The New Adventures of Fenno

About the author: Fenno is a long-time contributor to the Record, recently returned from hiatus. A perpetual Harvard Law student, Fenno never ages, graduates, or experiences liver failure, but continues to sporadically attend classes whenever a busy recreational schedule permits.

I woke propped like a plank across two leather footrests in Caspersen Student Center. I spent a good five minutes working out which of my limbs was which, and which muscles controlled which limbs. Then I executed a controlled roll onto the adjacent couch. The sweaty skin on my face came unstuck from the leather with a sound like saran wrap being removed from squashed banana. I blinked into the hideous brightness. I attempted to utter the words “Good morning, cruel world” in a quiet voice of world-weary cynicism, but all that came out was “Nrrrrrrrrrrrrk.”

“Hey, you okay?” asked a voice approximately three feet northeast of my head.

I was not okay. I was hung over. My brain was being viciously palpated, like a lump of dough in the hands of an aggrieved baker who possibly moonlights as a masseuse. Also, I suddenly couldn’t get over how gross it is to have a tongue.

“You want a glass of water?” said the Good Samaritan, who seemed to be seated in the chair just on the other side of my armrest.

“I want a steak,” I croaked, “a cigarette, and a quick death.”

“Uh, okay.” A clittering sound of keys indicated the Samaritan’s attention had returned to his laptop. “Well, good luck with that.”

I rose to my feet. My vision started to swim, poorly, quickly got in over its head, and began to drown in earnest. I shambled to the nearest bathroom. I drank some water from the sink.

The water was lukewarm, and tasted as if it had been strained off the top of a can of albacore tuna. I procured from the inside pocket of my coat two sticks of gum. I chewed them, swallowed them, spat, drank more water. This time the water tasted as if it had been strained off the top of a can of albacore tuna, chilled in a metal bowl, and seasoned with a sprig of peppermint. Progress.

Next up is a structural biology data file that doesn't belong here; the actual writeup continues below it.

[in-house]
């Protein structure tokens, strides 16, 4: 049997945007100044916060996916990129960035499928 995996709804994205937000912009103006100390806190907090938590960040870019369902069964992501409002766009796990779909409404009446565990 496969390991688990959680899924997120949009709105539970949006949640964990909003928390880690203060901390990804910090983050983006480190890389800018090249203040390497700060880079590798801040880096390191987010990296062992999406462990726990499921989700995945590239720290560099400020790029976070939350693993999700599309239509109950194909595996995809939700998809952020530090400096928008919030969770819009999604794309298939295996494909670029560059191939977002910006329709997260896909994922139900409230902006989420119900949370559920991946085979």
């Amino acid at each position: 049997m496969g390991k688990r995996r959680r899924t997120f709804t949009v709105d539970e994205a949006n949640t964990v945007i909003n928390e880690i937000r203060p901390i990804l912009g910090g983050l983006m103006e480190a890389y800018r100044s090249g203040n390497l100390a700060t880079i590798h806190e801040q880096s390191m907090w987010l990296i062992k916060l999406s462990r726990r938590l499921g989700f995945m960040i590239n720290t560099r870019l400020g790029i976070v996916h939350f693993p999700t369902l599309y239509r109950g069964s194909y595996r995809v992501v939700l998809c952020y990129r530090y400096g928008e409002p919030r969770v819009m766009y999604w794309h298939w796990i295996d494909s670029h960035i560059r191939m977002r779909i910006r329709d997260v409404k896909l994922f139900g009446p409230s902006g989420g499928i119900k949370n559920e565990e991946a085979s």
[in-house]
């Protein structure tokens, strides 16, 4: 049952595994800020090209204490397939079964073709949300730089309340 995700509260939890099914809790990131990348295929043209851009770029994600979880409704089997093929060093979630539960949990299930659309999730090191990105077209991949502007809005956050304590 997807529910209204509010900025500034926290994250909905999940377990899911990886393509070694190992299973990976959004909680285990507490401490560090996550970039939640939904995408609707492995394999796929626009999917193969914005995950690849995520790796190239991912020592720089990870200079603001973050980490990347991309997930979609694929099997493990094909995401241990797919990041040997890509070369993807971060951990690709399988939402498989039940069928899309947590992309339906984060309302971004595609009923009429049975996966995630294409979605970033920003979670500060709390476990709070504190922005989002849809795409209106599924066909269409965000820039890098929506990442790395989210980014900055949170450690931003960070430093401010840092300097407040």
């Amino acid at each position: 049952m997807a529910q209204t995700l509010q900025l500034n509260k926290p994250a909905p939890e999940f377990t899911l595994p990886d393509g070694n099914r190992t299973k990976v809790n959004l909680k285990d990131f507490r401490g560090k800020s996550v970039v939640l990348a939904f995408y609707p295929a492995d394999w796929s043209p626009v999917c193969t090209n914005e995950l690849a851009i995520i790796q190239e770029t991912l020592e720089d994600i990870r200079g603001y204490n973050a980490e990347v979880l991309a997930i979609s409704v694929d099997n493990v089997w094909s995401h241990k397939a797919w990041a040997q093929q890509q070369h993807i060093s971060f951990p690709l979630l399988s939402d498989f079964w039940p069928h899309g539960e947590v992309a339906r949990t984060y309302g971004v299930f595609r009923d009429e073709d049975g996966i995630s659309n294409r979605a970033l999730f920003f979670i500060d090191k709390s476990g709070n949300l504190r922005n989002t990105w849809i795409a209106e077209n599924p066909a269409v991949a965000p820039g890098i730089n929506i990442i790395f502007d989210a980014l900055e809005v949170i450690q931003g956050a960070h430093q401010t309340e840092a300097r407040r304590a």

I pulled out my phone and checked my e-mail. The usual stuff. “Distinguished Speaker Series”—am I the only one who thinks the speakers should wear monocles or cravats or something? “Please Review Student Financial Aid Services!” Ten out of ten, would use again, made taking on soul-crushing debt so quick, so convenient. E-mail from writing tutor, which went as follows:

Hello Fenno,

I’ve attached comments on your draft open memo. This is a good start, but I see you’ve forgotten to include questions presented, brief answer, facts, discussion, and conclusion. Please make sure you include these sections in your final draft. Also, please remove the 26-page Wikipedia article on bears that’s copy-pasted into the body of your memo.

I look forward to seeing you in conference.
Best,
Bob Climenko

As my dry lips slowly rehydrated and the gum settled in the pit of my stomach, I began to feel slightly more human. I tapped out a swift but masterful reply.

Dear Sir,

The bear material is essential factual background. I adhere to the view that all ferae naturae are agents of the federal government. The bear was acting within the scope of his employment when he devoured that child. I have witnesses placing the child at the scene of multiple mass murders. You will never silence me. I intend to take this to the highest court in the land.

Respectfully,
Fenno

Pleased with myself, I stormed off to Wasserstein in search of something to eat.

Peering through the window of a promising classroom and seeing it full of students, I marched around to the back door, ducked in and grabbed the nearest elbow. “Quick, quick, does this event have lunch? Is it something good or something weird?”

“Dude, Fenno,” whispered the student attached to the elbow, “this is our Contracts class. And it’s, like, three in the afternoon.”

“Oh,” I said.

“Where the fuck have you been all day?” said the student, apparently my section-mate, whose name was something like Jeremiah or Gregory, I don’t know, who has time to learn eighty people’s names?

I drew myself up with all the dignity I could muster. “For your information, I’m participating in a walk-out.”

Jeggery looked skeptical. “Really?”

“Yes. Unlike most of the Big Law lobotomy-cases at this school, I care about the ninety-nine percent.”

“What are you guys protesting?”

“I’m protesting all… all this!” I gestured expansively. “Carpets! Chairs! Overhead projectors that don’t need those transparency things you have to clean with Windex! Decadence! Decadence! DECADENCE!”

“Fenno, please stop screaming ‘decadence,’” said my Contracts professor from the front of the room, “and tell me what happened in Jacobs & Young v. Kent.

Jacobs & Young v. Kent was an inside job!” I shouted, and fled from the room.

Fenno

Fenno has been a student at Harvard Law School since at least 1961. He has no current plans to graduate.
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